Kofi Annan, who has died aged 80. Joel Saget-AFP-Getty Images
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The flag at UN headquarters in New York is flying at half-mast on Saturday as the intergovernmental organisation marks the death of its former Secretary-General, Kofi Annan.

Officials from across the UN system have been paying tribute to the man who led the global body for a decade, starting in January 1997.

He was Secretary-General during what has been described as one of the darkest days in the UN history: the Aug. 19, 2003 bombing of the UN premises in Baghdad, Iraq.

For Zeid Ra’ad Al Hussein, the outgoing UN High Commissioner for Human Rights, Annan is simply “irreplaceable”.

“Kofi was humanity’s best example, the epitome, of human decency and grace.

“In a world now filled with leaders who are anything but that, our loss, the world’s loss becomes even more painful,” Zeid said in a statement.

Annan was the seventh of nine men appointed Secretary-General since the UN was established in 1945.

He was the first to emerge from the ranks of UN staff and the second to come from the African continent, after his predecessor, Egyptian diplomat Boutrous Boutrous-Ghali.

Before taking the reins of the UN, he held various senior level positions at the headquarters and in the field, and at one point he was Zeid’s immediate boss.

The UN rights chief recalled a man who was ever courageous and though direct in speech, never discourteous.

Zeid added: “Later, when I was an ambassador at the UN he inspired us, by being a dynamic and charismatic leader in his capacity as Secretary-General.

“And most of all, he was a friend and counsel – to me and to so many others. Whenever – as UN High Commissioner for Human Rights, I felt isolated and alone politically (which, in the last four years, was often) I would go for long walks with him around Geneva – and listen.”

Annan and the UN were jointly awarded the 2001 Nobel Peace Prize.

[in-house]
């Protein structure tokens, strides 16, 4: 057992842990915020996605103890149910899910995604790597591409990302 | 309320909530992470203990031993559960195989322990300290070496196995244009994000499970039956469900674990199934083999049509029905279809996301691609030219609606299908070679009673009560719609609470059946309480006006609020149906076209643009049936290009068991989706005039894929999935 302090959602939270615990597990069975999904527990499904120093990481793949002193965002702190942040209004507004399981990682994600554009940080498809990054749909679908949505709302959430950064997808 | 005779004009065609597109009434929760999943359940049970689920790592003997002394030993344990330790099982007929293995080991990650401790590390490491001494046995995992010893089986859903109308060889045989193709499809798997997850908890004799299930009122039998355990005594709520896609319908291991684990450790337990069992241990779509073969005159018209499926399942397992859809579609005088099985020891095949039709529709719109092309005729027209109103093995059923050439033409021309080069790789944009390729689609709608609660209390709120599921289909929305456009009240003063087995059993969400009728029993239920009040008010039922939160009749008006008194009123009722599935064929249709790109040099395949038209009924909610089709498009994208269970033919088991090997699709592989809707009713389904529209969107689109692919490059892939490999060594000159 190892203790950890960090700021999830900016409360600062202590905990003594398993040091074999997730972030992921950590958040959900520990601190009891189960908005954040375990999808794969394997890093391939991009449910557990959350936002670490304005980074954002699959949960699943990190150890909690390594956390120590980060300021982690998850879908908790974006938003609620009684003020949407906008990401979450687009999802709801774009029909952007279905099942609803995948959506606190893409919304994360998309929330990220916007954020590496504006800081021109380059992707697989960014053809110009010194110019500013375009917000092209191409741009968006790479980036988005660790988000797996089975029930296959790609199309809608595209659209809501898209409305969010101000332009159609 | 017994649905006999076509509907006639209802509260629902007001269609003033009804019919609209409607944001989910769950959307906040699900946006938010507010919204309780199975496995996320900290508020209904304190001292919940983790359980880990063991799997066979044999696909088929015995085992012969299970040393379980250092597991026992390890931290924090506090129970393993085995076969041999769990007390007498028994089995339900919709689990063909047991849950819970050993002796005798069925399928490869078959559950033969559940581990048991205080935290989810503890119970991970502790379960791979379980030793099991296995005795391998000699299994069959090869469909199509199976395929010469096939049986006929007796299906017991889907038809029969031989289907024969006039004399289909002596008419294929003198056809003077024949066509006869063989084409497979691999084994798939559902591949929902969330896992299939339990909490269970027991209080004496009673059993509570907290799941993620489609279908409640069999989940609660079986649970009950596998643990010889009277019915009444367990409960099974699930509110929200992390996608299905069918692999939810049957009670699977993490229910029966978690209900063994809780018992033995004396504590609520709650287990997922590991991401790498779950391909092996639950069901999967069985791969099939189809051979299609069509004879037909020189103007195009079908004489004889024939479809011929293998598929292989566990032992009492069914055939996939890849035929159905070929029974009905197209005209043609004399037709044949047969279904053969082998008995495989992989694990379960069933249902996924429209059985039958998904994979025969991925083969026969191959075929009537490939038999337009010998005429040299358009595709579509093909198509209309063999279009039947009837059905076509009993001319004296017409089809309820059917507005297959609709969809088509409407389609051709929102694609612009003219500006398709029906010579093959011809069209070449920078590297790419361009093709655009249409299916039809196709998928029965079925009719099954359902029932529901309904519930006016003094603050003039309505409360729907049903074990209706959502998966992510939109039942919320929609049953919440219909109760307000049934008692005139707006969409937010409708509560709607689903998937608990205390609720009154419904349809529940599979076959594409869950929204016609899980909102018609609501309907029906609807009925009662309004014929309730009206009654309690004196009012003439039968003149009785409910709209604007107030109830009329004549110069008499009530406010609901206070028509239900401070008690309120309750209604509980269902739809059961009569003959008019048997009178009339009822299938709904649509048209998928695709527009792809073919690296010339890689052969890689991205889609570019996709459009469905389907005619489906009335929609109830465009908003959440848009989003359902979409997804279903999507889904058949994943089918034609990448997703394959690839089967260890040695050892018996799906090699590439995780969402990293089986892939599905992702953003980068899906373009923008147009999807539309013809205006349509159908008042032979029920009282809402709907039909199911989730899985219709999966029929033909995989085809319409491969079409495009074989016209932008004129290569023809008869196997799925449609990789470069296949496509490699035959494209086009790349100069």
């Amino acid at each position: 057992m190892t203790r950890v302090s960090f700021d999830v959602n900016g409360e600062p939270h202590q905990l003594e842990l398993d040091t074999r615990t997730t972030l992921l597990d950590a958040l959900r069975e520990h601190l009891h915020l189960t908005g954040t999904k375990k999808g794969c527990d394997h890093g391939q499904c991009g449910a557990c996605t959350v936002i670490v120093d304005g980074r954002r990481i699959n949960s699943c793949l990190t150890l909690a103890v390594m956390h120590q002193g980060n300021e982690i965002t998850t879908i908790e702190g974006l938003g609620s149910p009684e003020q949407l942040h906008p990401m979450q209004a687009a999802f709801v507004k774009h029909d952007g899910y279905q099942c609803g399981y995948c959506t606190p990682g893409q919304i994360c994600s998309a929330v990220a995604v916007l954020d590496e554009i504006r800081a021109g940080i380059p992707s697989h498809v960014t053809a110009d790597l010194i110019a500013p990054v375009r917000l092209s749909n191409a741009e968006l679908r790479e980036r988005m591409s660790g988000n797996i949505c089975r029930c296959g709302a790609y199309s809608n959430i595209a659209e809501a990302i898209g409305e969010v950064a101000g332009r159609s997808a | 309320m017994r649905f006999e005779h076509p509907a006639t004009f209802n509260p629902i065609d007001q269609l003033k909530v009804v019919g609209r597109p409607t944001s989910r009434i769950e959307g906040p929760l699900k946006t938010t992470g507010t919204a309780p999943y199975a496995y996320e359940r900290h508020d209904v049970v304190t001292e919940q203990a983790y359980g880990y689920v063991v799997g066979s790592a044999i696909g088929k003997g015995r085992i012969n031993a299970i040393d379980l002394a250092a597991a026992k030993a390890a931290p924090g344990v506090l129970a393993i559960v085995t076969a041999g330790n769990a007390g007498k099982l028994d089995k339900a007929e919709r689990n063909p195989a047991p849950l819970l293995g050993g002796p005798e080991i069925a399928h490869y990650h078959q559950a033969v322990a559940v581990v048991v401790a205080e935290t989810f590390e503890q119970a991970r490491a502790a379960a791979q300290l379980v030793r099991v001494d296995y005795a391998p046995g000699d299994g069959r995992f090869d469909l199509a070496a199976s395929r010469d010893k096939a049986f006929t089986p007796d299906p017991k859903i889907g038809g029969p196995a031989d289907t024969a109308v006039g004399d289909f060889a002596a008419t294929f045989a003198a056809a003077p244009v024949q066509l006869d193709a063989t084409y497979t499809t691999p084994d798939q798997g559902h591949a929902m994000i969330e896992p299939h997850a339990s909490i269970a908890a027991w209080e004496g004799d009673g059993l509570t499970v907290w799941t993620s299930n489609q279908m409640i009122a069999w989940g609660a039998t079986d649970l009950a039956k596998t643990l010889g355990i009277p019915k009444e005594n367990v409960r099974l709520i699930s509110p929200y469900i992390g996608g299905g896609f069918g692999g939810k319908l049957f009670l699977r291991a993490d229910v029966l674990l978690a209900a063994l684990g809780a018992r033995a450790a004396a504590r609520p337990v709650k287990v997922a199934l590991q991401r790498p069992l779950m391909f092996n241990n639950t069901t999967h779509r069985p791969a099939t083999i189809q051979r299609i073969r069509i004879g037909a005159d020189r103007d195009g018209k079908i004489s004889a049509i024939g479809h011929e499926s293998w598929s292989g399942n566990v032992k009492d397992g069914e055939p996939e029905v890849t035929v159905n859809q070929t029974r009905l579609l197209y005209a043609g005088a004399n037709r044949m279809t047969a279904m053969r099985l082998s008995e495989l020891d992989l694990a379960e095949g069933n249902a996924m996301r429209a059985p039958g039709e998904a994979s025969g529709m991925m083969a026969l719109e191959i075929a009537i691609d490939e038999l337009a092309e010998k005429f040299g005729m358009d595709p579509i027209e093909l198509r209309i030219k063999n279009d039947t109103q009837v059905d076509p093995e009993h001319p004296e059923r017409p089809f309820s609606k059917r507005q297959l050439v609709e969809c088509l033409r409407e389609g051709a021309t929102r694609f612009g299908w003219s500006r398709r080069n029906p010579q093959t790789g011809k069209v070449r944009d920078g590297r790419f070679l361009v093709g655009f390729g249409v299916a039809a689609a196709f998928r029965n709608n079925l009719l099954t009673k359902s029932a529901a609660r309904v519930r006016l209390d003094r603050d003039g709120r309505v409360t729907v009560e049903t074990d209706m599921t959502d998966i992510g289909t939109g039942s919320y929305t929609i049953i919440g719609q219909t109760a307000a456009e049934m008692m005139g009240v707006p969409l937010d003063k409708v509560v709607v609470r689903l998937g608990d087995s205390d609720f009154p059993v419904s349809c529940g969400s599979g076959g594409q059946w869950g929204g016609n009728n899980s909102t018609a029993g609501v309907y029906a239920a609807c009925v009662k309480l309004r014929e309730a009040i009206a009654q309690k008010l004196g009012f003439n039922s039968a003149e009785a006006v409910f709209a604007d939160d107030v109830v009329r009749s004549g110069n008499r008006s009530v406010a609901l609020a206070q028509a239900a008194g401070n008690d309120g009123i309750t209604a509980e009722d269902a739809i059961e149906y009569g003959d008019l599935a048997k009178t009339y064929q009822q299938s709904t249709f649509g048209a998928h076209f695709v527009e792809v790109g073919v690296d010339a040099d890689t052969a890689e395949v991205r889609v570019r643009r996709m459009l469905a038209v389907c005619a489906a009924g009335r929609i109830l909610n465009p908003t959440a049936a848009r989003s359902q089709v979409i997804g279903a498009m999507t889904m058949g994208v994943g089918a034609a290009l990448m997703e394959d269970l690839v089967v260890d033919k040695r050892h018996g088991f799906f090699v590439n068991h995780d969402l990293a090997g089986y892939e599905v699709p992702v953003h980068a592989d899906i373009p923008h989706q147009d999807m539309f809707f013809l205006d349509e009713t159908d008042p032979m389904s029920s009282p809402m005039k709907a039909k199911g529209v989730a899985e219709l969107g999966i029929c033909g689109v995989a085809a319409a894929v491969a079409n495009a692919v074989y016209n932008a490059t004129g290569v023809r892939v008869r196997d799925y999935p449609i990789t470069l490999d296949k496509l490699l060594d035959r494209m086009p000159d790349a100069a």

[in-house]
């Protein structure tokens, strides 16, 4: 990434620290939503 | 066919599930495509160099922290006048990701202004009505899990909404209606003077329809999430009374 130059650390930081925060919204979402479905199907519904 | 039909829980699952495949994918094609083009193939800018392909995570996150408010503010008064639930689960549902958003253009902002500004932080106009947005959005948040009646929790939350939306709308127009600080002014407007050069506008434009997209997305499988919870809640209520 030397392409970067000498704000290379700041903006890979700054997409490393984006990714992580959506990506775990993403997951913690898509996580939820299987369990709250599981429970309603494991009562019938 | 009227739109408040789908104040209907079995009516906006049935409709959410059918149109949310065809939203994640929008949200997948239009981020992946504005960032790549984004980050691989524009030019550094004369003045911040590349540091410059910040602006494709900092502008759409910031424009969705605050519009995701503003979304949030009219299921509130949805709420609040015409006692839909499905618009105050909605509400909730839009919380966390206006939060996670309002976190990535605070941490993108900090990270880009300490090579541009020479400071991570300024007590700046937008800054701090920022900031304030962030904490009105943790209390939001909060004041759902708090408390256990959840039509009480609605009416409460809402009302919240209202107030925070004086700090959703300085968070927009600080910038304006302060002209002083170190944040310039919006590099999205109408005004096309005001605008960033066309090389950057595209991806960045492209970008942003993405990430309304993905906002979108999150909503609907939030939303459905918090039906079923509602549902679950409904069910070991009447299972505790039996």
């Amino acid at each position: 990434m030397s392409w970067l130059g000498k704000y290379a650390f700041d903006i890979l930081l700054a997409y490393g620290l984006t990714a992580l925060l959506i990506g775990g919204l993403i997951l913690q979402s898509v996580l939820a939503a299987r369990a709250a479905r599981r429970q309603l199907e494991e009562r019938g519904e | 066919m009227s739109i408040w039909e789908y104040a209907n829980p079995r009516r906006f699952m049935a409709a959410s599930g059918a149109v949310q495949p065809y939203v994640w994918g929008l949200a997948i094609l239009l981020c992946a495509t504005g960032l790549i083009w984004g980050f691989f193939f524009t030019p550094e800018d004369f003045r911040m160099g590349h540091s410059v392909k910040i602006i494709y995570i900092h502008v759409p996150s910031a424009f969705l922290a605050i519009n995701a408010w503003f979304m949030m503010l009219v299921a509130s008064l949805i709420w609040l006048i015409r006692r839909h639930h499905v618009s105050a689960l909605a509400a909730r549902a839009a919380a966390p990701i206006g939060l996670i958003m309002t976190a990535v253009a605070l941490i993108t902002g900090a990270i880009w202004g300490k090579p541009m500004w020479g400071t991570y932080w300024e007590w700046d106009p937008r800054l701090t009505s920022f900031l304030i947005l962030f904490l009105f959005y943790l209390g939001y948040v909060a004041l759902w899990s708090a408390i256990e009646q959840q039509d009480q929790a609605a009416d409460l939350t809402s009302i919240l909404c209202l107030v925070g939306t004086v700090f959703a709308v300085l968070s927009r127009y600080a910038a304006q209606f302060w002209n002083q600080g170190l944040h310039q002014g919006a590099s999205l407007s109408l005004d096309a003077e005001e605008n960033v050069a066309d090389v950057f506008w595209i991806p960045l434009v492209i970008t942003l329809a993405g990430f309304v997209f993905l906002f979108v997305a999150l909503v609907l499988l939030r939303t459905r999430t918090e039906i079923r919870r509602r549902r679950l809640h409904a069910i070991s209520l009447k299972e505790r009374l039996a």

Miroslav Lajčák, President of the UN General Assembly, remembered the Nobel laureate as “a strong believer in dialogue” and staunch defender of peace, development and human rights.

“He dedicated his life to making the world a better, more peaceful, and just place for all people. And in many ways, he is a symbol for the shared values of the United Nations,” Lajčák said.

Inga Rhonda King, the newly appointed President of the UN’s Economic and Social Council (ECOSOC), offered her condolences to his family, and to all those who had worked with or known the former leader.

“His contribution to the world was immense. His leadership was compassionate and his legacy consequential,” she said.

Kofi Annan was committed to, in his own words, “bringing the United Nations closer to the people”; forging partnerships with civil society, the business sector, and others.

UN agencies and their chiefs are using technology to further this goal, taking to social media to express their sadness over his death.

In a post on Twitter, William Lacy Swing, Director General of the International Organisation for Migration, lamented the loss of “one of the greatest leaders of our times.”

Swing described Annan as a dear friend and “champion of justice and peace who, even at the moment of death, was engaged in the search for solutions to conflicts in many parts of the world.”

Also on Twitter, David Beasley, head of the UN World Food Programme (WFP) said Annan had strongly supported the agency’s mission and was an ally in the fight against hunger.

“We all must keep his legacy alive, working to break the cycle of hunger and conflict so people can live in peace,” Beasley said.

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